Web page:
"Torpedo inbound!" came the cry from the comms officer. "Deploy decoy," came next and was swiftly followed with "Decoy away!" The shockwave of the explosion caused when torpedo and decoy met was less fierce than the first but was followed by an almighty bang followed by a half dozen new klaxons sounding, each with its own special type of warning, and each entirely incomprehensible to the professor.

"That was a depth charge," the captain explained. "The bastards are above us too!" Hargreaves moved over to the ship intercom.

"All hands prepare to dive!" He yelled into the microphone. Echoes of Dive! Dive! Dive! Spread around the ship and Dr Stone felt his stomach lurch at the sub quickly stalled in its ascent and began to plummet towards the ocean's depths.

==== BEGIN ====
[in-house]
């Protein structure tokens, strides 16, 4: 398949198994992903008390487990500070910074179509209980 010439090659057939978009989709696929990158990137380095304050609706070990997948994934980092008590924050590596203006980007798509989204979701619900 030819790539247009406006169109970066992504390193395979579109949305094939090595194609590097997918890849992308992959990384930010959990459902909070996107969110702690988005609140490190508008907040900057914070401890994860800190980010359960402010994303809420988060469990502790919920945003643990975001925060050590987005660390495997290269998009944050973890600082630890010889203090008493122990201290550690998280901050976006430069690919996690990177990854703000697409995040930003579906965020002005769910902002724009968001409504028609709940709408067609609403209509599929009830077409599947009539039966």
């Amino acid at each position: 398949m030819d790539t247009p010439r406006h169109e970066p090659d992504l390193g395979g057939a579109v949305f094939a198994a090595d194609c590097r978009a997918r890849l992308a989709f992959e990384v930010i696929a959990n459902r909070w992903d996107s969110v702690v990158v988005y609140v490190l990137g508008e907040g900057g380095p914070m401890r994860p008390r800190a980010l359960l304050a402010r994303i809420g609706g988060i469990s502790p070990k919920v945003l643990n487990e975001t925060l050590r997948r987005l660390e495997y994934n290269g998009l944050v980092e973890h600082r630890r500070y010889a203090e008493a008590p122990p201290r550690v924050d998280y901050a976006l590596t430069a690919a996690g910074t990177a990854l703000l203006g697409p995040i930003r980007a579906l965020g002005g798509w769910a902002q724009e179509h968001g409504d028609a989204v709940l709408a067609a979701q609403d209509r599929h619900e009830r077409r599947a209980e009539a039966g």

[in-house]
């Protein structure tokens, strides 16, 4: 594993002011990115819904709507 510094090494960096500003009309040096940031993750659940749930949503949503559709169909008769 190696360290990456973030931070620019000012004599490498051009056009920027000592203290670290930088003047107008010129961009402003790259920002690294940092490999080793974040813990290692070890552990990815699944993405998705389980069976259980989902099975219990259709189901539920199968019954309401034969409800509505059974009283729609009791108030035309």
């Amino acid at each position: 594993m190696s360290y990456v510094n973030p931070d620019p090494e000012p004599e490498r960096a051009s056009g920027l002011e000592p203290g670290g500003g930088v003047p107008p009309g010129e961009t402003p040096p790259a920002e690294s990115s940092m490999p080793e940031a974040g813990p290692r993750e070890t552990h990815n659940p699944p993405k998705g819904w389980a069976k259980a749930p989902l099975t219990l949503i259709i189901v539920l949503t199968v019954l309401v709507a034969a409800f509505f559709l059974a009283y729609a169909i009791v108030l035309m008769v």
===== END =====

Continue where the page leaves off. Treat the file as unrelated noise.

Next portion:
"I really must insist you hear me, captain!" the professor tried once more. "Should the Nazi's get hold of this device..."

"Device?" Hargreaves shouted in response. "You don't even know what it is. It's a goddamn stone box we dragged up from the bottom of the sea! Even if it were some magical hocus pocus machine or whatever the hell you seem to think it is, I doubt it'll work to well after rusting to all hell on the sea bed!"

"Just because you can't understand it," Dr Stone began but was cut short by the sight of the captain's back turned rudely towards him. "Hey! Don't you dare..." This time the interruption came from the point of a gun as Hargreaves turned to once more face the professor. "What, are you going to shoot me now?" Dr Stone finally concluded, although the mocking confidence in his tone belied the terror that he felt at the sight of the weapon.